LitReactor Staff Picks: The Best Books of 2021 - Part II
Original image via Rodnae Productions
Another year has come and gone. You know what that means, don't you? Time for a bunch of strangers to tell you what was good! And why should you care what the LitReactor staff thinks are the best books of the year? Trick question! You shouldn't. But what they have to say might interest you nonetheless, because they are good-looking and knowledgeable and they read like the wind. So for those who care, we submit for your approval/derision some of LitReactor's favorite reads of 2021 (part 2).
*Not all of these books were published this year. We figured if someone read a book for the first time in 2021, they deserved the opportunity to crow about it.
Joshua Chaplinsky — Managing Editor
"Maxwell’s Demon" by Steven Hall
The author of The Raw Shark Texts returns after a 14 year absence and it was worth the wait. Maxwell's Demon is packed chock full of fascinating existential diversions, meta textual shenanigans, and most importantly, page-turning narrative.
"The Glassy, Burning Floor of Hell" by Brian Evenson
The quality of Evenson’s new collection is as predictable as his stories are not. Disturbing ideas that burrow their way into your subconscious to stay. Yup, they live there now. Evenson has become a genre unto himself.
"I Wished" by Dennis Cooper
A distillation/continuation/overview/analysis/reevaluation/meditation on the George Miles Cycle. Cooper packs so much honesty into the obscure stories in this slim collection of auto fiction it will break your heart into a thousand tiny razor-sharp pieces.
"Scanlines" by Todd Keisling
A nostalgia headfuck for those of us who came of age alongside the nascent internet. Scanlines asks the question, can we ever recover? Goatse's response: probably not.
"Beneath the Salton Sea" by Michael Paul Gonzalez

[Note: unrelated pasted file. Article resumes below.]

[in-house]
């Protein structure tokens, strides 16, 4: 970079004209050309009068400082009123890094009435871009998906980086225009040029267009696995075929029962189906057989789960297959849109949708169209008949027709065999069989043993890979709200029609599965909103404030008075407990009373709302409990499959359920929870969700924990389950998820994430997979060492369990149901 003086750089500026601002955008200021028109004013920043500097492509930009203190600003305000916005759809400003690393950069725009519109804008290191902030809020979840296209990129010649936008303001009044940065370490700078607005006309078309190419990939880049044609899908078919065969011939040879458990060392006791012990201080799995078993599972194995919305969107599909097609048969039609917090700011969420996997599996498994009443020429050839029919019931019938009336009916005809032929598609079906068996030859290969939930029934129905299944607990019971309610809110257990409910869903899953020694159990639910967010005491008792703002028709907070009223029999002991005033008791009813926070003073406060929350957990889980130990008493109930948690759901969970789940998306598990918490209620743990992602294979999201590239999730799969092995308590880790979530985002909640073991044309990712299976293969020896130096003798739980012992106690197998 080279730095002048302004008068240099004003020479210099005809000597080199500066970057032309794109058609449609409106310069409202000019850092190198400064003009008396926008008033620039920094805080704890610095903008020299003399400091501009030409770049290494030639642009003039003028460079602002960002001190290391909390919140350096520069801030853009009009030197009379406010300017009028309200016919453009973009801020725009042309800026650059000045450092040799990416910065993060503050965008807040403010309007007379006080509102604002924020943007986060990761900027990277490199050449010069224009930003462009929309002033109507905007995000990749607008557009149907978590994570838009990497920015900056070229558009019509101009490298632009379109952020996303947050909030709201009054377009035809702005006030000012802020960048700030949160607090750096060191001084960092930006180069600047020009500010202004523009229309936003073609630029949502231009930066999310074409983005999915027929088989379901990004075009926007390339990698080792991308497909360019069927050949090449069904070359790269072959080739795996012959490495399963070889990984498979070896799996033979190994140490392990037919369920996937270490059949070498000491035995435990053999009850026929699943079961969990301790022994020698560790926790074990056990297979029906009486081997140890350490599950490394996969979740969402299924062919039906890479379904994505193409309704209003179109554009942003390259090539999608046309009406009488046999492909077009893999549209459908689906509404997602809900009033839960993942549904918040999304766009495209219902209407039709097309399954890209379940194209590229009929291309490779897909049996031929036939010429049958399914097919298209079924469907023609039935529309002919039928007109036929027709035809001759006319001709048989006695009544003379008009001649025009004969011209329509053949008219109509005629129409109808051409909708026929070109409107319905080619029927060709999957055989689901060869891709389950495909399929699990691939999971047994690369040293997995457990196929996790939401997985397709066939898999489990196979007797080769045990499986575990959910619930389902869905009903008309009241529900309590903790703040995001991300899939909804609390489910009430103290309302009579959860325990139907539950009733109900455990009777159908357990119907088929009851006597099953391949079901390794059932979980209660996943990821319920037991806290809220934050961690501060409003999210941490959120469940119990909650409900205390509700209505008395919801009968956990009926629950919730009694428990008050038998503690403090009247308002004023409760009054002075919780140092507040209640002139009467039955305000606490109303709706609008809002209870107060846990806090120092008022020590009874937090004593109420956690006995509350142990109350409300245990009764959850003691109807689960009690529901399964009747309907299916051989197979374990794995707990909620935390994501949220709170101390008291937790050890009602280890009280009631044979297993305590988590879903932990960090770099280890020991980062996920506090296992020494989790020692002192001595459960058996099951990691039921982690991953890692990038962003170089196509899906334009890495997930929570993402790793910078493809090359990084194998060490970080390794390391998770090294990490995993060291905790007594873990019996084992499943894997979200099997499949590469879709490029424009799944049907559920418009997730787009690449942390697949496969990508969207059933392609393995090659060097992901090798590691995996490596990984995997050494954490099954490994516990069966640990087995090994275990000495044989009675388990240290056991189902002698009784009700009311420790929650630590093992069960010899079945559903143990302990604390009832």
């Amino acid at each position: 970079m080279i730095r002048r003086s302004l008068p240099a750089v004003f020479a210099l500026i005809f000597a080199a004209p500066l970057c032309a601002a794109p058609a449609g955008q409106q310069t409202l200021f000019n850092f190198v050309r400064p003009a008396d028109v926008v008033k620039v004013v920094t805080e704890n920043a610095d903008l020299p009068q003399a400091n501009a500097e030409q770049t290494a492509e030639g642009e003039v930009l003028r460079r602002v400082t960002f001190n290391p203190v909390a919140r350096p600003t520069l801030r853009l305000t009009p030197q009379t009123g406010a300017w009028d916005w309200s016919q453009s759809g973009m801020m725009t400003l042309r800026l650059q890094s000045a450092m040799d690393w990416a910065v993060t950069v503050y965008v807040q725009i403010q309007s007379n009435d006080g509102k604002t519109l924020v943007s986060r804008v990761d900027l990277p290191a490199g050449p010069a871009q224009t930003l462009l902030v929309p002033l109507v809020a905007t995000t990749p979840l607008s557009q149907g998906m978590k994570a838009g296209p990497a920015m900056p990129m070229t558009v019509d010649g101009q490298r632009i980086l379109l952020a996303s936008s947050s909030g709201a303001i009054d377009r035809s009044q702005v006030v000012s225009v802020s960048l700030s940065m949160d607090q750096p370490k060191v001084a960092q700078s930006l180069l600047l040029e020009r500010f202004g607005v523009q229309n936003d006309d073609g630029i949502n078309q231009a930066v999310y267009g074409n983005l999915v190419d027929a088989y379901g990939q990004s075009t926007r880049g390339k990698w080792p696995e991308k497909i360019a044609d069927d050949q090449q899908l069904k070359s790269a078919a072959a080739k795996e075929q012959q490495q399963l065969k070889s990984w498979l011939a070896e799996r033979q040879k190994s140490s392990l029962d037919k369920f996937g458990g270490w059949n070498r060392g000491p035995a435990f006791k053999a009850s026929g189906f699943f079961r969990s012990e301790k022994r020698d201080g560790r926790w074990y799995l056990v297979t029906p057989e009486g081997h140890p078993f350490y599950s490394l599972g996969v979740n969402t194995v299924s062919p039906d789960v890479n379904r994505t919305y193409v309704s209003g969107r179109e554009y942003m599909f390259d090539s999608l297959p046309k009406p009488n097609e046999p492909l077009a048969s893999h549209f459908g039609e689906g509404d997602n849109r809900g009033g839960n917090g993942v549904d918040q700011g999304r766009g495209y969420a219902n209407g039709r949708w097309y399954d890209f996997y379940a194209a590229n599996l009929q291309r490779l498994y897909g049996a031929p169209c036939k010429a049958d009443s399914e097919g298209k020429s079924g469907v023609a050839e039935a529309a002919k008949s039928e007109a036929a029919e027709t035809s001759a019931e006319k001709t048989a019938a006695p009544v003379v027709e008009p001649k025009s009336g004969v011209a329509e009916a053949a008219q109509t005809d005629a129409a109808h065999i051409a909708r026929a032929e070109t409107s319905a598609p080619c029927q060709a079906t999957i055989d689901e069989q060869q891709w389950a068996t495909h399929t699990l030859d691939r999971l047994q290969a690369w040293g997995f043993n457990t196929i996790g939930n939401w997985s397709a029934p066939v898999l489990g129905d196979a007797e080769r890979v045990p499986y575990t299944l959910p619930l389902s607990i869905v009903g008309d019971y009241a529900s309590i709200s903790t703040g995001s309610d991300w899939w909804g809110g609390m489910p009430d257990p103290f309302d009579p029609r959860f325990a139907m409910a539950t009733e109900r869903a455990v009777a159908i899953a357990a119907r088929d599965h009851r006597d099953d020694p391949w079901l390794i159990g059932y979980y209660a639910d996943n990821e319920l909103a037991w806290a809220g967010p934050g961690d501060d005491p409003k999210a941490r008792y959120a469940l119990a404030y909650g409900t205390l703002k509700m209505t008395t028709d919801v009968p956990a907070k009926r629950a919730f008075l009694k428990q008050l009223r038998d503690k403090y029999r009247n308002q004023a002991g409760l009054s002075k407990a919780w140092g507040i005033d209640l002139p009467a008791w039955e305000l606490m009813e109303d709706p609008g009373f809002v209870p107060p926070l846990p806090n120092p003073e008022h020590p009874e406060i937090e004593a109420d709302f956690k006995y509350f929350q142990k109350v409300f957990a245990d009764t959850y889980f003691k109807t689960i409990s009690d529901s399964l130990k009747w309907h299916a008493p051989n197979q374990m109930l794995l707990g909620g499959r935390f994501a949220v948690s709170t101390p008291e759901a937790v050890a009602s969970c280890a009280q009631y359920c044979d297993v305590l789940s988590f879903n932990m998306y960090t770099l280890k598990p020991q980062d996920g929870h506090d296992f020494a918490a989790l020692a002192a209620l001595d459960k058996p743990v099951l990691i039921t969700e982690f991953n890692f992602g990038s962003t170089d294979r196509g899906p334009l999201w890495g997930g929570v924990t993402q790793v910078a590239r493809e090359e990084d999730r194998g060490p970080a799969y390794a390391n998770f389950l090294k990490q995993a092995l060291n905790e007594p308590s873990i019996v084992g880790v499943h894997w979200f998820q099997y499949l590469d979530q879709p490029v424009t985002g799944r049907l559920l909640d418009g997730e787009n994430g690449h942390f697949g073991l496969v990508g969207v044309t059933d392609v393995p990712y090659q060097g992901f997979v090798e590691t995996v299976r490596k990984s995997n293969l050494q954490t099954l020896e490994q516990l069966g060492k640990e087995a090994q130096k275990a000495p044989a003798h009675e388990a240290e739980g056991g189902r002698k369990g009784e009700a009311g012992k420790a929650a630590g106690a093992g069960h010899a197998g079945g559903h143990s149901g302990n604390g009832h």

Still thinking about this one. Proof positive that not all blurbs are the product of back channel nepotism. When I went back and re-read what I had written, the words still rang true:
BTSS is a hallucinatory wonder. A lyrical exploration of emotional trauma and the timelessness of grief. Gonzalez's words draw you in, sentences washing over you in waves, before the story pulls you under completely.
Sadie Hartmann — Columnist
"When Things Get Dark: Stories Inspired by Shirley Jackson" edited by Ellen Datlow
This anthology is the perfect example of how a vision in the right hands can produce amazing results. Every story captures the essence of what it feels like to read Shirley Jackson’s work. I’m particularly fond of "Skinder’s Veil" by Kelly Link, "Tiptoe" by Laird Barron, "Pear of Anguish" by Gemma Files, "Refinery Road" by Stephen Graham Jones, and "Hag" by Benjamin Percy.
"Come With Me" by Ronald Malfi
Come With Me engages the reader’s curiosity so intensely, making this one of the most binge-worthy page turners I have read. Malfi’s compelling writing style sparks an insatiable hunger, lasting until it is finally satisfied at the end of the book. A gripping mystery and a likable narrator; unputdownable.
"My Heart is a Chainsaw" by Stephen Graham Jones
A modern coming-of-age horror story capitalizing on themes of revenge and redemption with a quirky, awkward, relatable narrator readers will hopelessly invest in and follow anywhere. Absolutely puts readers through an emotional rollercoaster and lands every single punch. This is what fans show up for in a Stephen Graham Jones book. And he one hundred percent delivers.
"Goddess of Filth" by V. Castro
This is a coming-of-age tale with a twist on possession horror. V. Castro does a remarkable job bringing all the characters to life on the page. The cultural aspects of ancient folklore, religion, and sexuality play a strong role in enriching the intricacies of each character’s development. Once you start this book, be prepared to finish in one sitting.
"The Strange Thing We Become and Other Dark Tales" by Eric LaRocca
This is a collection of short, dark fiction plumbing the depths of human emotions. The fascinating thing about LaRocca’s storytelling is his ability to draw on specificity. You won’t find a garden variety love story. Expect the unexpected, but not just something unusual for the sake of being strange—expect the unexpected to probe, pierce, or puncture any barriers or protective layers in place. It’s startling to read characters behaving in some obscene way that feels relatable at the same time.
Robb Olson — Podcast Host
"Getaway" by Zoje Stage
I LOVE Zoje Stage's books, and this one just incredible. A hike in the Grand Canyon to reunite childhood friends takes a terrible turn. Every Stage book offers something new, and this one is all thrills and grit.